Solo Entrepreneurs: 4 Tips to Help You Thrive, Not Flop

There are pros and cons to operating as a sole proprietorship

woman sitting on steps with tea cup

(Image: File)

Becoming your own boss takes lots of time and diligent planning. It also takes great, mutually supportive relationships and contacts.

Most of all, it takes work, work and more work. You need to commit resources to learning exactly what it will require to take their venture from potential opportunity to profitable enterprise.  For some, becoming your own boss is a natural step.

If you already have a side hustle and are ready to transition into making it a full-time paying gig, take cues from the success playbook of celebrity stylist and designer, Ty Hunter  (Beyoncé, ServedFresh™) who transitioned from working in the healthcare industry before following his passion of fashion and styling.

Related Story: My Brother’s Keeper: Byonce Stylist Shares Star-Studded Journey

The U.S. has more individually owned businesses, or sole proprietorships, than corporations, the Tax Foundation reports. Today, there are 1.7 million traditional C corporations, compared to 7.4 million partnerships and S corporations, and 23 million sole proprietorships.

A sole proprietorship is the simplest and most common structure chosen to start a business. What’s more you do not have to take any formal action to form a sole proprietorship. As long as you are the only owner, this status automatically comes from your business activities, notes the U.S. Small Business Administration. In fact, you may already own one without knowing it. If you are a freelance writer, for example, you are a sole proprietor.

But like all businesses, you need to obtain the necessary licenses and permits. Regulations vary by industry, state and locality. Use the Licensing & Permits tool to find a listing of federal, state and local permits, licenses and registrations you’ll need to run a business. If you choose to operate under a name different than your own, such as Maxine’s Shea Butter, you will most likely have to file a fictitious name (also known as an assumed name, trade name, or DBA name, short for “doing business as”). You must choose an original name; it cannot already be claimed by another business.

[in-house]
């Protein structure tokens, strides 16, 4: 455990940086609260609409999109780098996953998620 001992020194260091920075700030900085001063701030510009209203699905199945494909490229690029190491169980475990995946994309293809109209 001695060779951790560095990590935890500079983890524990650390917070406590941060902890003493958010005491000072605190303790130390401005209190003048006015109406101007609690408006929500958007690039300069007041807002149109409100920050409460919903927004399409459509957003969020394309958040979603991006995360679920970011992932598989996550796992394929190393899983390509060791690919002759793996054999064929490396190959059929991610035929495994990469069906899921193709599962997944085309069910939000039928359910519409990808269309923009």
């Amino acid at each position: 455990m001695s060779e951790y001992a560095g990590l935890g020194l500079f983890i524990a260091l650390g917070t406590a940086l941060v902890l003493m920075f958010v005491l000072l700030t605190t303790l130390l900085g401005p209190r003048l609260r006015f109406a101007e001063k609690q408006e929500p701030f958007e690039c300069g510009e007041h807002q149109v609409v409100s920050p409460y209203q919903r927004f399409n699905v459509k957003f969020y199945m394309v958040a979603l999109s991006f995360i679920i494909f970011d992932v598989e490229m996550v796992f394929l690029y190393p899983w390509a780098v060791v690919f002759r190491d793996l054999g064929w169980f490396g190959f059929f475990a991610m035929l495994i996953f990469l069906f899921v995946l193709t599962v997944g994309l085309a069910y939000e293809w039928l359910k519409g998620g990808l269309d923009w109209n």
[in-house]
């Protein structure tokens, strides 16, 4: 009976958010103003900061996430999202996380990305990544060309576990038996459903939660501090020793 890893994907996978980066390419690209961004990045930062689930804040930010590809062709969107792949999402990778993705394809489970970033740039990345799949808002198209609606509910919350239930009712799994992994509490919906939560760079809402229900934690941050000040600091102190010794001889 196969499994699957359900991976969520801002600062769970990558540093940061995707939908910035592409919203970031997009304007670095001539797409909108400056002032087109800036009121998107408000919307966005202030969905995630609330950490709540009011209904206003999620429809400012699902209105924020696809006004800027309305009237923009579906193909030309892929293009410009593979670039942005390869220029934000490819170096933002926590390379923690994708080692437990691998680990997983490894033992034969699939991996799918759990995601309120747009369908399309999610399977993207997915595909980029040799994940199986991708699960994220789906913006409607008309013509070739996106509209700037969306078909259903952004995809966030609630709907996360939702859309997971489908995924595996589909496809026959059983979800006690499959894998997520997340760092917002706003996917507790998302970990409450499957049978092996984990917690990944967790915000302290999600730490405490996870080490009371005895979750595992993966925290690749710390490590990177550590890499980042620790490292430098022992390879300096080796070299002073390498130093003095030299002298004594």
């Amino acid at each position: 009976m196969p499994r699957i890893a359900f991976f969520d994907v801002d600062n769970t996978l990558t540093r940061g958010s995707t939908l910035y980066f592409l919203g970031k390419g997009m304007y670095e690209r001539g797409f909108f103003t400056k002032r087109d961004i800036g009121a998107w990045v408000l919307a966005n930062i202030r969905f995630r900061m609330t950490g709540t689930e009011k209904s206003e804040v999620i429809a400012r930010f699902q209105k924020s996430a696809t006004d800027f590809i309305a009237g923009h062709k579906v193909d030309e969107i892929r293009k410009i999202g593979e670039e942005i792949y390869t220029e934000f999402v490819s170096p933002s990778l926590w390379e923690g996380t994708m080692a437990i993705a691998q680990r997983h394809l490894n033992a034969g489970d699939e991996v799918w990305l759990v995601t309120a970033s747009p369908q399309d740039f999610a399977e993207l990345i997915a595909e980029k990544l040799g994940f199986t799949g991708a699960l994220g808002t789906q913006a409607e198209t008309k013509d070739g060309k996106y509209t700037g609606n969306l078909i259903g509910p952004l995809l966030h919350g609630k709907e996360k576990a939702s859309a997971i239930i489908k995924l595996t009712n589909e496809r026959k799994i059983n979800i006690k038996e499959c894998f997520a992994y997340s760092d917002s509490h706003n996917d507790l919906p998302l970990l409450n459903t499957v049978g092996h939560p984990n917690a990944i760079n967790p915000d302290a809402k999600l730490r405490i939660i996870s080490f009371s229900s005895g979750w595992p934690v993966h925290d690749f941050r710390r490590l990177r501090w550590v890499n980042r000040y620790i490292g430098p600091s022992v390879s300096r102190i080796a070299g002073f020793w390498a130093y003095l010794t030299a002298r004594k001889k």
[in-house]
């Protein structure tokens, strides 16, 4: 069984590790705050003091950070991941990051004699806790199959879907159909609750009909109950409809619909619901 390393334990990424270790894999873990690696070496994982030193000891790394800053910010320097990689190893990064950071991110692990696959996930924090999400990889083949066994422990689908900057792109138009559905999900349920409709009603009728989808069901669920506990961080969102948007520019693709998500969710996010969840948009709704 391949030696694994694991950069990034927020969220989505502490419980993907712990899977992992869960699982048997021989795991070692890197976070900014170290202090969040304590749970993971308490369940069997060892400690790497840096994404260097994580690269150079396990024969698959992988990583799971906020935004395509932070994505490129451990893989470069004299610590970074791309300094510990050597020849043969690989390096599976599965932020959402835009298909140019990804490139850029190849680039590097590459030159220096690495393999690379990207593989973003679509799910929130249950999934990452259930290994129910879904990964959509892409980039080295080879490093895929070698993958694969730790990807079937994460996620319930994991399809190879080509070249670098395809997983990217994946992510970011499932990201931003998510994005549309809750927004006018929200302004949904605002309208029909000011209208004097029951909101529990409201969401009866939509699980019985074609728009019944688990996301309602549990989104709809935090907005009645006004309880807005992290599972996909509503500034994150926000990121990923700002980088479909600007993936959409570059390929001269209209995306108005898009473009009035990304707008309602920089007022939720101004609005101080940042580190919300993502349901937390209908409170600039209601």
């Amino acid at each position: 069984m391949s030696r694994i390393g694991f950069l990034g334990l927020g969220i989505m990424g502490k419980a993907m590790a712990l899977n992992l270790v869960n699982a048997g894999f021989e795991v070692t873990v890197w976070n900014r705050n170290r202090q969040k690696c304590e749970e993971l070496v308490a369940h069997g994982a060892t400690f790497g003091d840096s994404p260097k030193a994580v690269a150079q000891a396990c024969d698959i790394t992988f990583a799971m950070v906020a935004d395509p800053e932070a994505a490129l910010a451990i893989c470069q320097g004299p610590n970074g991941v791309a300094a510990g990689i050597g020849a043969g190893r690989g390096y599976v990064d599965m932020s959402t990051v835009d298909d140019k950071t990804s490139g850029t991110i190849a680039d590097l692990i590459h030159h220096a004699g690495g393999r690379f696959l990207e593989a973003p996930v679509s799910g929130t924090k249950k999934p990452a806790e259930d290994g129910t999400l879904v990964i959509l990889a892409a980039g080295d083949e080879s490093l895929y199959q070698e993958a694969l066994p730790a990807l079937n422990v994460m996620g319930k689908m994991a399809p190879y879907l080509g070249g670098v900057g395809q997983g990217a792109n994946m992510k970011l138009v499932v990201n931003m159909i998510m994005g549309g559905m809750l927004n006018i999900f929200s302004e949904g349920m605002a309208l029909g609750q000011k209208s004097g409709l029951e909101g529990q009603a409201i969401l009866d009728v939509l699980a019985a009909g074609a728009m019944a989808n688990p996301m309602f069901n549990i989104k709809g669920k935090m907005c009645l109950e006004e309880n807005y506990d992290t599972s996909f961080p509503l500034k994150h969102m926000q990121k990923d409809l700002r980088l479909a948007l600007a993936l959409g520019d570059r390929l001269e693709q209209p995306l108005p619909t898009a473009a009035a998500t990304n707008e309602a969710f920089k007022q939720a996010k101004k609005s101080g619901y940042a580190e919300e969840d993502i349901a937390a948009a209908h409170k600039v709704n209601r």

There are pros and cons to having a sole proprietorship. The biggest advantage of course is that you are entitled to all profits and are responsible for all your business’s debts, losses and liabilities. To help you along your journey, here are four things that you need to know:

  1. Tax Implications: Because you and your business are one and the same, the business itself is not taxed separately, so the sole proprietorship income is your income. You report income and/or losses and expenses with a Schedule C and the standard Form 1040.  The “bottom-line amount” from Schedule C transfers to your personal tax return. It’s your responsibility to withhold and pay all income taxes, including self-employment and estimated taxes. You can find more information about sole proprietorship taxes and other forms at IRS.gov. You’re required to pay estimated taxes on a quarterly basis. Many sole proprietors get into the practice of setting aside a percentage with each payment received (think of this like a self-imposed tax withholding).
  2. Accessing Capital: Sole proprietors often face challenges when trying to raise money. Because you can’t sell stock in the business, investors won’t often invest. Banks are also hesitant to lend to a sole proprietorship because of a perceived lack of credibility when it comes to repayment if the business fails. However, some angel investors provide private equity to sole proprietors and other small businesses to fund startup operations or finance existing business ventures. Female entrepreneurs with innovative solutions-oriented products or services can check out the Pipeline Angels Network to pitch their businesses.
  3. Mixing Equipment and Supplies: Many sole proprietors get confused trying to figure out which business expenses are considered equipment vs. supplies. Supplies are things that get used during the year (i.e., printer ink, paper, envelopes, etc.) while equipment typically are higher-value things that last longer than a year such as computers, software and office furniture. Supplies are reported on Schedule C, but equipment needs to be reported on Form 4562. You have the option to write off the full amount on your tax return (there is a max limit), or you can write off a portion for each year it’s in use.

 

 



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